Russian-American lobbyist says Russian lawyer presented documents in Trump Jr. meeting

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Donald Trump Jr.
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A man who says he is a previously unreported attendee of the controversial meeting in June 2016 between top Trump campaign advisers and a Russian lawyer said the attorney presented the men with documents.

Rinat Akhmetshin, a Russian-American lobbyist who served in the Soviet military, told The Associated Press on Friday that the lawyer, Natalia Veselnitskaya, presented documents that she believed detailed the flow of illicit funds to the Democratic National Committee.

In Akhmetshin’s recounting, Veselnitskaya suggested to those in the meeting – including Donald Trump Jr.; President Donald Trump’s campaign chairman at the time, Paul Manafort; and Jared Kushner, who’s now a White House senior adviser – that they make the contents of the documents public. She said that doing so could help Trump’s campaign, Akhmetshin said.

“This could be a good issue to expose how the DNC is accepting bad money,” he recalled her saying.

Akhmetshin said Trump Jr. then asked whether she had evidence to back up the assertion, to which Veselnitskaya said the campaign would have to do more research on the subject. That’s when Trump Jr. lost interest, Akhmetshin said.

“They couldn’t wait for the meeting to end,” he said, adding that he believes she left the documents with the Trump associates but that it was unclear whether she handed the documents to one of the three men or left them in the room.

Akhmetshin told the AP he did not know whether the documents were provided by the Russian government.

Manafort’s spokesman declined to comment to the AP on Akhmetshin’s involvement in the meeting. Kushner’s spokesman and Trump Jr.’s attorney, Alan Futerfas, did not respond to the AP’s request for comment.

Akhmetshin told the AP he tagged along with Veselnitskaya for the meeting, where they were also joined by an interpreter. Rob Goldstone, the British music publicist who represents a Russian pop star with ties to Trump and helped arrange the meeting, previously told the AP he was in on the meeting. Goldstone checked into Trump Tower on Facebook on June 9, 2016, the day of the meeting, with the comment “preparing for meeting.”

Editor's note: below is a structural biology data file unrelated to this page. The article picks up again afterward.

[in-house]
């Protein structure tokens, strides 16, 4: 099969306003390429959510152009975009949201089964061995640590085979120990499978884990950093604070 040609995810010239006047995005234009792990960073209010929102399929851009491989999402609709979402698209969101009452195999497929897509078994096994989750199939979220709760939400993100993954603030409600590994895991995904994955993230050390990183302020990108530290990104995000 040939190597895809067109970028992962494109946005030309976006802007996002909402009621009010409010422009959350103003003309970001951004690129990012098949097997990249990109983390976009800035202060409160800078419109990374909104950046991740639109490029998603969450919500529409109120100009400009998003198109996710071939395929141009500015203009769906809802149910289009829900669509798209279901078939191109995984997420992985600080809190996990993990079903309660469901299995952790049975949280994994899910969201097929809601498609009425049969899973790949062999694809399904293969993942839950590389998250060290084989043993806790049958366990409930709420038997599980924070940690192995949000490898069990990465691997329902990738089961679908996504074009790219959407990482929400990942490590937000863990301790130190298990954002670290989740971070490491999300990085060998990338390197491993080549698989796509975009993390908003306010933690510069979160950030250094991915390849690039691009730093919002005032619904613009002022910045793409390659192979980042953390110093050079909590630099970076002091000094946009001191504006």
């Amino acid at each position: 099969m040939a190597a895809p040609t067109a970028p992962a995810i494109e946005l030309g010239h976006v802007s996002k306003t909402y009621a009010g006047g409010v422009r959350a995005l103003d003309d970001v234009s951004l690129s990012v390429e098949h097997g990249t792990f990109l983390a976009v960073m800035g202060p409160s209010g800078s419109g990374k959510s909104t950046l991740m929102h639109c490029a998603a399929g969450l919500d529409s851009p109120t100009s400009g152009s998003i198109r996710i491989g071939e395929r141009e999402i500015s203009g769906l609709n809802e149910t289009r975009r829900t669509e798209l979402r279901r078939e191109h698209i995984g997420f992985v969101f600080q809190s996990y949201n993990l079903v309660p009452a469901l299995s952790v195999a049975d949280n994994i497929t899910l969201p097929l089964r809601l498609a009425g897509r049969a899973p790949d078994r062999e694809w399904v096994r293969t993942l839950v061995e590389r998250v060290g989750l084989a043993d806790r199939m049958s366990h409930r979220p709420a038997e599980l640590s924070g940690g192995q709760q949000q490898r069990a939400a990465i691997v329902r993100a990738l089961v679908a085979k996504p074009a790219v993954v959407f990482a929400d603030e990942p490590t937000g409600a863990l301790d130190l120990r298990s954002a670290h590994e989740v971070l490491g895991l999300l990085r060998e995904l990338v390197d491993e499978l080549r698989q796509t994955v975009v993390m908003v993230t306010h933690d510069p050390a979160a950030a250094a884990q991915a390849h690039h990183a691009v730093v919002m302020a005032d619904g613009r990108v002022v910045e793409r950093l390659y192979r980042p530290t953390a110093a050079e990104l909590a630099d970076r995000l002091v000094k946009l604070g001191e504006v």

Trump Jr. did not disclose Akhmetshin’s participation in the meeting, nor has he made mention of any documents presented or left behind.

When the story of the meeting broke on Saturday, Trump’s eldest son initially said the discussion with Veselnitskaya focused on adoption policy, specifically the Magnitsky Act, a US law that blacklists Russians accused of human-rights abuses. The law so enraged Russian President Vladimir Putin that he retaliated by barring US citizens from adopting Russian children.

Trump Jr. amended his statement the next day in accordance with further reporting by The New York Times, saying the premise of the meeting was obtaining damaging information on Hillary Clinton. He said Veselnitskaya never supplied such information and that she instead pivoted to discuss the Magnitsky Act. He said the meeting lasted roughly 30 minutes.

“After pleasantries were exchanged, the woman stated that she had information that individuals connected to Russia were funding the Democratic National Committee and supporting Mrs. Clinton,” Trump Jr. said in that statement. “Her statements were vague, ambiguous, and made no sense. No details or supporting information was provided or even offered. It quickly became clear that she had no meaningful information.”

But on Tuesday, after The Times alerted Trump Jr. that it was about to publish his email correspondence with Goldstone, Trump Jr. published what he said was the full email chain, which had the subject line “Russia – Clinton – private and confidential,” and released another statement. In those emails, Goldstone identified Veselnitskaya as a “Russian government attorney” who wanted to share some information about Clinton as “part of Russia and its government’s support for Mr. Trump.”

Goldstone said in his initial email to Trump Jr. that Veselnitskaya “offered to provide the Trump campaign with some official documents and information that would incriminate Hillary and her dealings with Russia and would be very useful to your father.”

To that, Trump Jr. responded, “If it’s what you say I love it especially later in the summer.”

The ordeal has put a dent in the White House’s narrative that the Trump campaign did not collude with Russia to meddle in the election – a focus of the FBI investigation being led by special counsel Robert Mueller.

Taking a meeting under the premise of obtaining damaging information on Clinton – regardless of whether any such information was provided – would in all likelihood be a violation of campaign law, experts said. Meanwhile, Democrats have taken aim at Kushner in recent days, calling for his security clearance to be revoked.